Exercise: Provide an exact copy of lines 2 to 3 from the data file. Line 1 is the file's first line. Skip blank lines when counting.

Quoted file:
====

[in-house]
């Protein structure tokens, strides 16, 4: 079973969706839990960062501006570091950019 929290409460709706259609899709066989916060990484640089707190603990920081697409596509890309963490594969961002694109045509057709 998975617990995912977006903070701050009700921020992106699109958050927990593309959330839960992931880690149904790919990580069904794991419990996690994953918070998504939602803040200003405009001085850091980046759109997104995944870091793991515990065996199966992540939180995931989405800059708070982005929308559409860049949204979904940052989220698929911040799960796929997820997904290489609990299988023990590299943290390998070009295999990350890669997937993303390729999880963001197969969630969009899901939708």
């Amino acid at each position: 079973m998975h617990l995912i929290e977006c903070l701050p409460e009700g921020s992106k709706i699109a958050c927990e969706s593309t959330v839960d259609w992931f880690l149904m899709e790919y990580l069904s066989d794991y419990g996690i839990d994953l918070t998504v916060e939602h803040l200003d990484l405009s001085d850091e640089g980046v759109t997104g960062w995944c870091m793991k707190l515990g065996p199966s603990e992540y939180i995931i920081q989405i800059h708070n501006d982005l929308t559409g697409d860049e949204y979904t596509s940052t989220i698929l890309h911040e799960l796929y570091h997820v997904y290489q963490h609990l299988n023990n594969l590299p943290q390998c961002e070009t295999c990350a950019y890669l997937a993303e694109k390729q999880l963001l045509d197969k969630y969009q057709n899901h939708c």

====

């Protein structure tokens, strides 16, 4: 079973969706839990960062501006570091950019 929290409460709706259609899709066989916060990484640089707190603990920081697409596509890309963490594969961002694109045509057709 998975617990995912977006903070701050009700921020992106699109958050927990593309959330839960992931880690149904790919990580069904794991419990996690994953918070998504939602803040200003405009001085850091980046759109997104995944870091793991515990065996199966992540939180995931989405800059708070982005929308559409860049949204979904940052989220698929911040799960796929997820997904290489609990299988023990590299943290390998070009295999990350890669997937993303390729999880963001197969969630969009899901939708």
């Amino acid at each position: 079973m998975h617990l995912i929290e977006c903070l701050p409460e009700g921020s992106k709706i699109a958050c927990e969706s593309t959330v839960d259609w992931f880690l149904m899709e790919y990580l069904s066989d794991y419990g996690i839990d994953l918070t998504v916060e939602h803040l200003d990484l405009s001085d850091e640089g980046v759109t997104g960062w995944c870091m793991k707190l515990g065996p199966s603990e992540y939180i995931i920081q989405i800059h708070n501006d982005l929308t559409g697409d860049e949204y979904t596509s940052t989220i698929l890309h911040e799960l796929y570091h997820v997904y290489q963490h609990l299988n023990n594969l590299p943290q390998c961002e070009t295999c990350a950019y890669l997937a993303e694109k390729q999880l963001l045509d197969k969630y969009q057709n899901h939708c």